Walking aids are an important tool for patients recovering from a break to a bone in their leg or foot. Using crutches, a cane or a walker redistributes weight and improve the patient’s ability to perform their daily activities safely. In the early stages of recovery, a friend or family member may need to assist you with your walking aid. Returning to your everyday life may seem impossible at first, but with a little practice, it is easy to get back to normal using your walking aid.
Creating An Accessible Home
Certain modifications can make your home safer and make it easier for you to avoid slips.
- Remove rugs and cords from areas you’ll walk through
- Walk in well-lit areas of the house to avoid accidental falls
- Create clear walkways throughout the house
- Remain hands-free as you walk
- Use non-slip mats in the bathroom
It’s important to practice proper positioning and stand straight as you walk. The hand grips should be even with the hip line. Your elbows should also be slightly bent. Your weight should rest on your hands, not the underarm supports. As you walk, lean forward slightly, and put your crutches about one foot in front of you. As you step, pretend as if you were going to use the injured leg/foot but instead shift your weight with the crutches.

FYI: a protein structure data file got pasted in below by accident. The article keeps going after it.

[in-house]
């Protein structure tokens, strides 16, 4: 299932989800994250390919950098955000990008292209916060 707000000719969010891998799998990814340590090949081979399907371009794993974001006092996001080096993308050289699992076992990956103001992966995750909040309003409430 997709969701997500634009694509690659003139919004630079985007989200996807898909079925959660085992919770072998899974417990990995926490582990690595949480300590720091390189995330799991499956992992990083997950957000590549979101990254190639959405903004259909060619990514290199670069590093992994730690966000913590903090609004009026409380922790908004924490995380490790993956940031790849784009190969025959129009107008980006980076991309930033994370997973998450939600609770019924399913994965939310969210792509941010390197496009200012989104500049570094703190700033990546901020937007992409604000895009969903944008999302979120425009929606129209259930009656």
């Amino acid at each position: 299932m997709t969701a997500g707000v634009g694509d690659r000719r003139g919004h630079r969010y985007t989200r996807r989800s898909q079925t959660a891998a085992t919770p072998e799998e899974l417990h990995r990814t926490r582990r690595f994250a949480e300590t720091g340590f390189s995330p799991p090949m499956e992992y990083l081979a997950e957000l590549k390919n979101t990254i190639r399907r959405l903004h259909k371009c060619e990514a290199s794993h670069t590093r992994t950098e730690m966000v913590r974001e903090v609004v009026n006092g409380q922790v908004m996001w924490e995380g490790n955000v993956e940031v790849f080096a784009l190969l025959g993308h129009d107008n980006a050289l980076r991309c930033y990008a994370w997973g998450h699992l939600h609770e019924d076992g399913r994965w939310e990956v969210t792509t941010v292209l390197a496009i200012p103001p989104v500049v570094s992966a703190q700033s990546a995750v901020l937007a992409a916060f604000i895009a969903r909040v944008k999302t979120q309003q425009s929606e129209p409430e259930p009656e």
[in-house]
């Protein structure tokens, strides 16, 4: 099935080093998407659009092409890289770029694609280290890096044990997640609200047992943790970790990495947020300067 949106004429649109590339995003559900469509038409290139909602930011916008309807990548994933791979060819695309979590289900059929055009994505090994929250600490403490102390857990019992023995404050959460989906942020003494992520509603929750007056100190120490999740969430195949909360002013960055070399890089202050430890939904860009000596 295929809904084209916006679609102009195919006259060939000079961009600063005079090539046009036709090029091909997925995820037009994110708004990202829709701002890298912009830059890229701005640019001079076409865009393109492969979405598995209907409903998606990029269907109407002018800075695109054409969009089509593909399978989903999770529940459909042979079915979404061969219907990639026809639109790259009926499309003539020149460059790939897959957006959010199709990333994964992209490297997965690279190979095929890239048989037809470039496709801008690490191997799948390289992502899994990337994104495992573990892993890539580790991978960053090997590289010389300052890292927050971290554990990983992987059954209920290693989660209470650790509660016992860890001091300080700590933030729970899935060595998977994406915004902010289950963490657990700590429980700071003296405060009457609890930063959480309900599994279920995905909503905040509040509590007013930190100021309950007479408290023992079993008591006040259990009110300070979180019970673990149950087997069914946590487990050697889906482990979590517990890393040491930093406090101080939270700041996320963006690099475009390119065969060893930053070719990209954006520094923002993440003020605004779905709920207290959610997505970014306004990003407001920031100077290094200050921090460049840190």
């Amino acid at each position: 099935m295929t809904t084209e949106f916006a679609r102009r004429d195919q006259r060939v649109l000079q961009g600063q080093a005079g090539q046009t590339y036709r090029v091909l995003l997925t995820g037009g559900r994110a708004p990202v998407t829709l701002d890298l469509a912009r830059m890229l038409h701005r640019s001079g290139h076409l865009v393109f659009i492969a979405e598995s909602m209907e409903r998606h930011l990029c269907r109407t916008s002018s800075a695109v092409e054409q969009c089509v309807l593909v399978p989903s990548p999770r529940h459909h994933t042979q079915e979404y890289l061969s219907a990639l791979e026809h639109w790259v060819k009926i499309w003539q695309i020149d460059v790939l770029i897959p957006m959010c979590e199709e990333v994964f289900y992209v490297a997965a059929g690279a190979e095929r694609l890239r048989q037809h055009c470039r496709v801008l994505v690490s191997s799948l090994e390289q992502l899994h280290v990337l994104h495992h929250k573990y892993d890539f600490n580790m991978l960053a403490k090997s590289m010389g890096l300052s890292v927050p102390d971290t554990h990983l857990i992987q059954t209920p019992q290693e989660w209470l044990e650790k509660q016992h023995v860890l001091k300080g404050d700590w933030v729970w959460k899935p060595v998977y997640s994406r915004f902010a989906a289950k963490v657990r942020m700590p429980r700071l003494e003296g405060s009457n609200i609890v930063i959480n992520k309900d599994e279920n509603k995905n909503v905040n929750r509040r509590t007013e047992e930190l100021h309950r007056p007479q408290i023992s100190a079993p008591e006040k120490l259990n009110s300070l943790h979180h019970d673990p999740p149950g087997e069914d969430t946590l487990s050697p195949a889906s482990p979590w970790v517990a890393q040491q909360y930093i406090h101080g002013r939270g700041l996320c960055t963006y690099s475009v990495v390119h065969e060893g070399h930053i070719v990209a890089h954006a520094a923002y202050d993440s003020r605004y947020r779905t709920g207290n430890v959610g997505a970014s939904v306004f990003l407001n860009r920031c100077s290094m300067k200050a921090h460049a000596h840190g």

Canes are useful for patients that have difficulty balancing. The top of the cane should extend to the crease in the wrist for proper gait. The elbow should be slightly bent as well as you hold the cane. Hold the hand on the opposite side of the leg that needs support. Put your cane one small stride ahead of you as you walk.
After a total knee or hip replacement, many doctors recommend a pickup walker because they provide support and stability. They help you keep all or some of the weight off the lower body as you take steps. The arms can support a large portion of your body weight as you walk. When you stand up the top of the walker should reach the crease in your wrist. Put your walker on the ground one step ahead of you as you walk with all of the legs on the ground. Don’t step all the way to the front but instead push straight down on the handgrips as you bring your good leg up, so it’s even with your injured leg.